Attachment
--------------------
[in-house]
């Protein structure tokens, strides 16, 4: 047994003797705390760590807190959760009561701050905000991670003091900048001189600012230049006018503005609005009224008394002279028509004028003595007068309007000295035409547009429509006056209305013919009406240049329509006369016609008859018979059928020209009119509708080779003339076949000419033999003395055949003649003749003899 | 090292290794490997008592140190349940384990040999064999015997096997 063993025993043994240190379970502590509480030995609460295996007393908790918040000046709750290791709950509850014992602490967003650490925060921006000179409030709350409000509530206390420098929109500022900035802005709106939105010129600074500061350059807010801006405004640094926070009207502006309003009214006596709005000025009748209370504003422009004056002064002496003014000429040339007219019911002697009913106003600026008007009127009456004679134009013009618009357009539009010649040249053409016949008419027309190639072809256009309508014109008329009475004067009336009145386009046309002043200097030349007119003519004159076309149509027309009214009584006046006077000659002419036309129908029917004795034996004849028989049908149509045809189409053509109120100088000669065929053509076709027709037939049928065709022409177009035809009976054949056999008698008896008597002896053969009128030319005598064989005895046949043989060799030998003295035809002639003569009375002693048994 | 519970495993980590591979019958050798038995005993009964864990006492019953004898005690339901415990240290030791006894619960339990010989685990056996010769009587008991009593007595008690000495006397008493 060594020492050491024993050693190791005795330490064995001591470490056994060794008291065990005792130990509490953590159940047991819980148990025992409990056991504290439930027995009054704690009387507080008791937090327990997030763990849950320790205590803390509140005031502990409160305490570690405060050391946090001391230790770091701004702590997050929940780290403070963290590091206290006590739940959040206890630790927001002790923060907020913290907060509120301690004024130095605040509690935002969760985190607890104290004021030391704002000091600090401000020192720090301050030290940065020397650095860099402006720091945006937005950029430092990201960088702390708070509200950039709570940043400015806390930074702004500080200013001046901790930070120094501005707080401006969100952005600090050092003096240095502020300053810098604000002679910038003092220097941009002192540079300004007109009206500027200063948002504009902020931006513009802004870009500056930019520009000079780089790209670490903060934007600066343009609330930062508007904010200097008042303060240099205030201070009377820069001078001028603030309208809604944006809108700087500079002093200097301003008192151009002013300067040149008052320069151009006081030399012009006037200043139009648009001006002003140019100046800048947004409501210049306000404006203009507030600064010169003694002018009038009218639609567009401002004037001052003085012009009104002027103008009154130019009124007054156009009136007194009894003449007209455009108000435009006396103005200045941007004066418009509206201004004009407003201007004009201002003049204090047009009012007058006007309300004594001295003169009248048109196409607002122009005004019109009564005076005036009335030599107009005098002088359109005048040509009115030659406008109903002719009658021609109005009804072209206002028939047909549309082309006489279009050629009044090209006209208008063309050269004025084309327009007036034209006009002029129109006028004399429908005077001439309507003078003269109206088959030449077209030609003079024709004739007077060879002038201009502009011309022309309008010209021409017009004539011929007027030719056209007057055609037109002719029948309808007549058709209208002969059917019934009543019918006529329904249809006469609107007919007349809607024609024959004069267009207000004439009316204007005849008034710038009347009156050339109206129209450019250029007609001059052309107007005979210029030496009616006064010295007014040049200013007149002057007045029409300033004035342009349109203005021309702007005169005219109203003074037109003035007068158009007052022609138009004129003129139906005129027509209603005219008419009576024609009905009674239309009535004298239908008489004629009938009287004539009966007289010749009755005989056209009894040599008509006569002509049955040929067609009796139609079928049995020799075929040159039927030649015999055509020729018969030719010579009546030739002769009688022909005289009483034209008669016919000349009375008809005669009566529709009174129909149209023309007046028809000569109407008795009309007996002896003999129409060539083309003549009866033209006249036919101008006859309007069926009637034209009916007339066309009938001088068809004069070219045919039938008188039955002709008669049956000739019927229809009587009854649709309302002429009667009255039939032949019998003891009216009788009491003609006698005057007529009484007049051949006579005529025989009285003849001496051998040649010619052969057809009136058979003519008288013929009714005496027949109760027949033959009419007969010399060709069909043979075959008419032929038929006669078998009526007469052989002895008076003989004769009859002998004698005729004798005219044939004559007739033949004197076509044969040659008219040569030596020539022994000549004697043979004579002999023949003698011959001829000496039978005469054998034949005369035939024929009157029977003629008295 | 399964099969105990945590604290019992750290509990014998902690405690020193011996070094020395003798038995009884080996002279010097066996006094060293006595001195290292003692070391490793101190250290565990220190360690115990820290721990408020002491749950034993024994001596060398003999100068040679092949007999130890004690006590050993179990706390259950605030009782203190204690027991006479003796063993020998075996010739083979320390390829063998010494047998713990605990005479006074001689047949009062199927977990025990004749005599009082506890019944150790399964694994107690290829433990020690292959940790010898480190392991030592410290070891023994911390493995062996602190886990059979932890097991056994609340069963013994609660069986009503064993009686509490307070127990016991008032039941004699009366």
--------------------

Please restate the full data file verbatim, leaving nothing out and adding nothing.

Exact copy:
[in-house]
């Protein structure tokens, strides 16, 4: 047994003797705390760590807190959760009561701050905000991670003091900048001189600012230049006018503005609005009224008394002279028509004028003595007068309007000295035409547009429509006056209305013919009406240049329509006369016609008859018979059928020209009119509708080779003339076949000419033999003395055949003649003749003899 | 090292290794490997008592140190349940384990040999064999015997096997 063993025993043994240190379970502590509480030995609460295996007393908790918040000046709750290791709950509850014992602490967003650490925060921006000179409030709350409000509530206390420098929109500022900035802005709106939105010129600074500061350059807010801006405004640094926070009207502006309003009214006596709005000025009748209370504003422009004056002064002496003014000429040339007219019911002697009913106003600026008007009127009456004679134009013009618009357009539009010649040249053409016949008419027309190639072809256009309508014109008329009475004067009336009145386009046309002043200097030349007119003519004159076309149509027309009214009584006046006077000659002419036309129908029917004795034996004849028989049908149509045809189409053509109120100088000669065929053509076709027709037939049928065709022409177009035809009976054949056999008698008896008597002896053969009128030319005598064989005895046949043989060799030998003295035809002639003569009375002693048994 | 519970495993980590591979019958050798038995005993009964864990006492019953004898005690339901415990240290030791006894619960339990010989685990056996010769009587008991009593007595008690000495006397008493 060594020492050491024993050693190791005795330490064995001591470490056994060794008291065990005792130990509490953590159940047991819980148990025992409990056991504290439930027995009054704690009387507080008791937090327990997030763990849950320790205590803390509140005031502990409160305490570690405060050391946090001391230790770091701004702590997050929940780290403070963290590091206290006590739940959040206890630790927001002790923060907020913290907060509120301690004024130095605040509690935002969760985190607890104290004021030391704002000091600090401000020192720090301050030290940065020397650095860099402006720091945006937005950029430092990201960088702390708070509200950039709570940043400015806390930074702004500080200013001046901790930070120094501005707080401006969100952005600090050092003096240095502020300053810098604000002679910038003092220097941009002192540079300004007109009206500027200063948002504009902020931006513009802004870009500056930019520009000079780089790209670490903060934007600066343009609330930062508007904010200097008042303060240099205030201070009377820069001078001028603030309208809604944006809108700087500079002093200097301003008192151009002013300067040149008052320069151009006081030399012009006037200043139009648009001006002003140019100046800048947004409501210049306000404006203009507030600064010169003694002018009038009218639609567009401002004037001052003085012009009104002027103008009154130019009124007054156009009136007194009894003449007209455009108000435009006396103005200045941007004066418009509206201004004009407003201007004009201002003049204090047009009012007058006007309300004594001295003169009248048109196409607002122009005004019109009564005076005036009335030599107009005098002088359109005048040509009115030659406008109903002719009658021609109005009804072209206002028939047909549309082309006489279009050629009044090209006209208008063309050269004025084309327009007036034209006009002029129109006028004399429908005077001439309507003078003269109206088959030449077209030609003079024709004739007077060879002038201009502009011309022309309008010209021409017009004539011929007027030719056209007057055609037109002719029948309808007549058709209208002969059917019934009543019918006529329904249809006469609107007919007349809607024609024959004069267009207000004439009316204007005849008034710038009347009156050339109206129209450019250029007609001059052309107007005979210029030496009616006064010295007014040049200013007149002057007045029409300033004035342009349109203005021309702007005169005219109203003074037109003035007068158009007052022609138009004129003129139906005129027509209603005219008419009576024609009905009674239309009535004298239908008489004629009938009287004539009966007289010749009755005989056209009894040599008509006569002509049955040929067609009796139609079928049995020799075929040159039927030649015999055509020729018969030719010579009546030739002769009688022909005289009483034209008669016919000349009375008809005669009566529709009174129909149209023309007046028809000569109407008795009309007996002896003999129409060539083309003549009866033209006249036919101008006859309007069926009637034209009916007339066309009938001088068809004069070219045919039938008188039955002709008669049956000739019927229809009587009854649709309302002429009667009255039939032949019998003891009216009788009491003609006698005057007529009484007049051949006579005529025989009285003849001496051998040649010619052969057809009136058979003519008288013929009714005496027949109760027949033959009419007969010399060709069909043979075959008419032929038929006669078998009526007469052989002895008076003989004769009859002998004698005729004798005219044939004559007739033949004197076509044969040659008219040569030596020539022994000549004697043979004579002999023949003698011959001829000496039978005469054998034949005369035939024929009157029977003629008295 | 399964099969105990945590604290019992750290509990014998902690405690020193011996070094020395003798038995009884080996002279010097066996006094060293006595001195290292003692070391490793101190250290565990220190360690115990820290721990408020002491749950034993024994001596060398003999100068040679092949007999130890004690006590050993179990706390259950605030009782203190204690027991006479003796063993020998075996010739083979320390390829063998010494047998713990605990005479006074001689047949009062199927977990025990004749005599009082506890019944150790399964694994107690290829433990020690292959940790010898480190392991030592410290070891023994911390493995062996602190886990059979932890097991056994609340069963013994609660069986009503064993009686509490307070127990016991008032039941004699009366």